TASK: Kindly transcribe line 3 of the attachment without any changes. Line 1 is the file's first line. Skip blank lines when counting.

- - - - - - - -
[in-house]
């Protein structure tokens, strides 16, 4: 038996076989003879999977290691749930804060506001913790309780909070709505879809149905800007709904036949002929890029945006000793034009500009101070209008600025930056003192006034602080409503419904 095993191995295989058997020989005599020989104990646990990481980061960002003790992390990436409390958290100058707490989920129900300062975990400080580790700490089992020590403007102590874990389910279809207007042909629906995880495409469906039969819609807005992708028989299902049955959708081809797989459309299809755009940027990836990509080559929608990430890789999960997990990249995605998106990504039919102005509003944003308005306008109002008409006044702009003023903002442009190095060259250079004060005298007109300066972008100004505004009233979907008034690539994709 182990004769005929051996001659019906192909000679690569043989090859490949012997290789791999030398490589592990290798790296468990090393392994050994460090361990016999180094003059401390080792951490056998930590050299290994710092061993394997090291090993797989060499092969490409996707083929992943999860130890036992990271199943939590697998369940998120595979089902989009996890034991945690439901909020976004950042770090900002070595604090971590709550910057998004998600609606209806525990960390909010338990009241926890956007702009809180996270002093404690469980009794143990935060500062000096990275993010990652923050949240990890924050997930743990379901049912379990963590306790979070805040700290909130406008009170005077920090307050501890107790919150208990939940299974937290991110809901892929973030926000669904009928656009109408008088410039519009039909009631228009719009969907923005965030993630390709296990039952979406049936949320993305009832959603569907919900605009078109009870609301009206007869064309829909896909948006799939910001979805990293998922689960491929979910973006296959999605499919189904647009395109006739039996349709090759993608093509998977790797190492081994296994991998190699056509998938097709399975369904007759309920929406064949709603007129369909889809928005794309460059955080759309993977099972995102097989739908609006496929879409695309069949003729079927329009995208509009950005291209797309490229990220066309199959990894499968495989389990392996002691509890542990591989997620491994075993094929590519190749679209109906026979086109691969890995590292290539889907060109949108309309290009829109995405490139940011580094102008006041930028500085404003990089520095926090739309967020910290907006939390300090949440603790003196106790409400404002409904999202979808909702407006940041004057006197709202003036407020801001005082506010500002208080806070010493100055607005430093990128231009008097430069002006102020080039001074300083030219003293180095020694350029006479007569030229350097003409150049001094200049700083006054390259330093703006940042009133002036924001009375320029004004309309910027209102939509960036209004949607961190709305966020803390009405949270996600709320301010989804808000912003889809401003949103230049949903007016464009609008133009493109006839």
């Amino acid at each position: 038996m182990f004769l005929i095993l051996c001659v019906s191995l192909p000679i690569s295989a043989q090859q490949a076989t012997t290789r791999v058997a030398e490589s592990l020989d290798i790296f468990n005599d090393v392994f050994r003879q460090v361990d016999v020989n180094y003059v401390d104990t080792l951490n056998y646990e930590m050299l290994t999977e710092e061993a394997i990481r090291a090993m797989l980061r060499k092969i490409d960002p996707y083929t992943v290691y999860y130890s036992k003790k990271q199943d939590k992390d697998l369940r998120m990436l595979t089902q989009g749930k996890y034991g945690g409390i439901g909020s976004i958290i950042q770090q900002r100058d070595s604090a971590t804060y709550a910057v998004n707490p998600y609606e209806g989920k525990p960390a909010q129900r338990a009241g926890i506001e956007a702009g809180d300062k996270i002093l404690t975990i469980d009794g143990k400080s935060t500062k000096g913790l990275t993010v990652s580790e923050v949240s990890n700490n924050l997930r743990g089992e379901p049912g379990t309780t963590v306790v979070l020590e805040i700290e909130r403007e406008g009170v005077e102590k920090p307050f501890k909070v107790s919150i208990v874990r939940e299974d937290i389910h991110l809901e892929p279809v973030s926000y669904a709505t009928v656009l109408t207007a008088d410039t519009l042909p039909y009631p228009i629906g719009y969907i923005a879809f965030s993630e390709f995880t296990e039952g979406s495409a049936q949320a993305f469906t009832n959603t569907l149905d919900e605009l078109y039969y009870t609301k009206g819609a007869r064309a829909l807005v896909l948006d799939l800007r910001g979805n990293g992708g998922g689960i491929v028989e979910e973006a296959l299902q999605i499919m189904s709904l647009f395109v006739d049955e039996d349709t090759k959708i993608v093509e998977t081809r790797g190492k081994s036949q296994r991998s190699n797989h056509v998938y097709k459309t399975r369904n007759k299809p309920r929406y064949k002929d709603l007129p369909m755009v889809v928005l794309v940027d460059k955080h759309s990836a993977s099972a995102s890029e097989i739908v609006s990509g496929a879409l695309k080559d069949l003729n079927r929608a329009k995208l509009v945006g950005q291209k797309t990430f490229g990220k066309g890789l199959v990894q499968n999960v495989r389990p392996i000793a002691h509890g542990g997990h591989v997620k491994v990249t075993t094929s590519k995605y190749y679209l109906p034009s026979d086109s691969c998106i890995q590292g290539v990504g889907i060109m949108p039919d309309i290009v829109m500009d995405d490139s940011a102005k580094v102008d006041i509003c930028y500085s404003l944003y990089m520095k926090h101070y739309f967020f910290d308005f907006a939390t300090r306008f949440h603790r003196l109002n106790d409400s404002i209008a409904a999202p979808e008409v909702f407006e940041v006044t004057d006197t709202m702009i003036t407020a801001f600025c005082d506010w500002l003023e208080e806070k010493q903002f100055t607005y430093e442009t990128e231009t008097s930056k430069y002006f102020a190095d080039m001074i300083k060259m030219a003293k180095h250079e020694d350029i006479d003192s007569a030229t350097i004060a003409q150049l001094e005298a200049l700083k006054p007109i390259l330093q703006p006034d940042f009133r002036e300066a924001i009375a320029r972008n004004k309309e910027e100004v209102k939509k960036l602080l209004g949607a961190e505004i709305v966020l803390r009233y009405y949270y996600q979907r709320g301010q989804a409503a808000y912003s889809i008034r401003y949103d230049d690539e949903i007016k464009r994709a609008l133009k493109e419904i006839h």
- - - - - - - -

């Amino acid at each position: 038996m182990f004769l005929i095993l051996c001659v019906s191995l192909p000679i690569s295989a043989q090859q490949a076989t012997t290789r791999v058997a030398e490589s592990l020989d290798i790296f468990n005599d090393v392994f050994r003879q460090v361990d016999v020989n180094y003059v401390d104990t080792l951490n056998y646990e930590m050299l290994t999977e710092e061993a394997i990481r090291a090993m797989l980061r060499k092969i490409d960002p996707y083929t992943v290691y999860y130890s036992k003790k990271q199943d939590k992390d697998l369940r998120m990436l595979t089902q989009g749930k996890y034991g945690g409390i439901g909020s976004i958290i950042q770090q900002r100058d070595s604090a971590t804060y709550a910057v998004n707490p998600y609606e209806g989920k525990p960390a909010q129900r338990a009241g926890i506001e956007a702009g809180d300062k996270i002093l404690t975990i469980d009794g143990k400080s935060t500062k000096g913790l990275t993010v990652s580790e923050v949240s990890n700490n924050l997930r743990g089992e379901p049912g379990t309780t963590v306790v979070l020590e805040i700290e909130r403007e406008g009170v005077e102590k920090p307050f501890k909070v107790s919150i208990v874990r939940e299974d937290i389910h991110l809901e892929p279809v973030s926000y669904a709505t009928v656009l109408t207007a008088d410039t519009l042909p039909y009631p228009i629906g719009y969907i923005a879809f965030s993630e390709f995880t296990e039952g979406s495409a049936q949320a993305f469906t009832n959603t569907l149905d919900e605009l078109y039969y009870t609301k009206g819609a007869r064309a829909l807005v896909l948006d799939l800007r910001g979805n990293g992708g998922g689960i491929v028989e979910e973006a296959l299902q999605i499919m189904s709904l647009f395109v006739d049955e039996d349709t090759k959708i993608v093509e998977t081809r790797g190492k081994s036949q296994r991998s190699n797989h056509v998938y097709k459309t399975r369904n007759k299809p309920r929406y064949k002929d709603l007129p369909m755009v889809v928005l794309v940027d460059k955080h759309s990836a993977s099972a995102s890029e097989i739908v609006s990509g496929a879409l695309k080559d069949l003729n079927r929608a329009k995208l509009v945006g950005q291209k797309t990430f490229g990220k066309g890789l199959v990894q499968n999960v495989r389990p392996i000793a002691h509890g542990g997990h591989v997620k491994v990249t075993t094929s590519k995605y190749y679209l109906p034009s026979d086109s691969c998106i890995q590292g290539v990504g889907i060109m949108p039919d309309i290009v829109m500009d995405d490139s940011a102005k580094v102008d006041i509003c930028y500085s404003l944003y990089m520095k926090h101070y739309f967020f910290d308005f907006a939390t300090r306008f949440h603790r003196l109002n106790d409400s404002i209008a409904a999202p979808e008409v909702f407006e940041v006044t004057d006197t709202m702009i003036t407020a801001f600025c005082d506010w500002l003023e208080e806070k010493q903002f100055t607005y430093e442009t990128e231009t008097s930056k430069y002006f102020a190095d080039m001074i300083k060259m030219a003293k180095h250079e020694d350029i006479d003192s007569a030229t350097i004060a003409q150049l001094e005298a200049l700083k006054p007109i390259l330093q703006p006034d940042f009133r002036e300066a924001i009375a320029r972008n004004k309309e910027e100004v209102k939509k960036l602080l209004g949607a961190e505004i709305v966020l803390r009233y009405y949270y996600q979907r709320g301010q989804a409503a808000y912003s889809i008034r401003y949103d230049d690539e949903i007016k464009r994709a609008l133009k493109e419904i006839h």